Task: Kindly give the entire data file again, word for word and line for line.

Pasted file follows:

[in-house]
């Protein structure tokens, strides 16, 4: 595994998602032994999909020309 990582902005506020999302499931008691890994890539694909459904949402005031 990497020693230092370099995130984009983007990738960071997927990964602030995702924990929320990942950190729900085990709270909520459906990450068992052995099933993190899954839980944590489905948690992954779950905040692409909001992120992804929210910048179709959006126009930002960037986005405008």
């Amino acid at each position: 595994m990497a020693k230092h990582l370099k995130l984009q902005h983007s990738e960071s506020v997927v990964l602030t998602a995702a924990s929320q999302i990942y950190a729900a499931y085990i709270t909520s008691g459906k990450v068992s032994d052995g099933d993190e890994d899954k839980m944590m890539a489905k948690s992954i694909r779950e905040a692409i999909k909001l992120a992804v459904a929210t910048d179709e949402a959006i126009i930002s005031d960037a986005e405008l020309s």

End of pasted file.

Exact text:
[in-house]
């Protein structure tokens, strides 16, 4: 595994998602032994999909020309 990582902005506020999302499931008691890994890539694909459904949402005031 990497020693230092370099995130984009983007990738960071997927990964602030995702924990929320990942950190729900085990709270909520459906990450068992052995099933993190899954839980944590489905948690992954779950905040692409909001992120992804929210910048179709959006126009930002960037986005405008």
């Amino acid at each position: 595994m990497a020693k230092h990582l370099k995130l984009q902005h983007s990738e960071s506020v997927v990964l602030t998602a995702a924990s929320q999302i990942y950190a729900a499931y085990i709270t909520s008691g459906k990450v068992s032994d052995g099933d993190e890994d899954k839980m944590m890539a489905k948690s992954i694909r779950e905040a692409i999909k909001l992120a992804v459904a929210t910048d179709e949402a959006i126009i930002s005031d960037a986005e405008l020309s």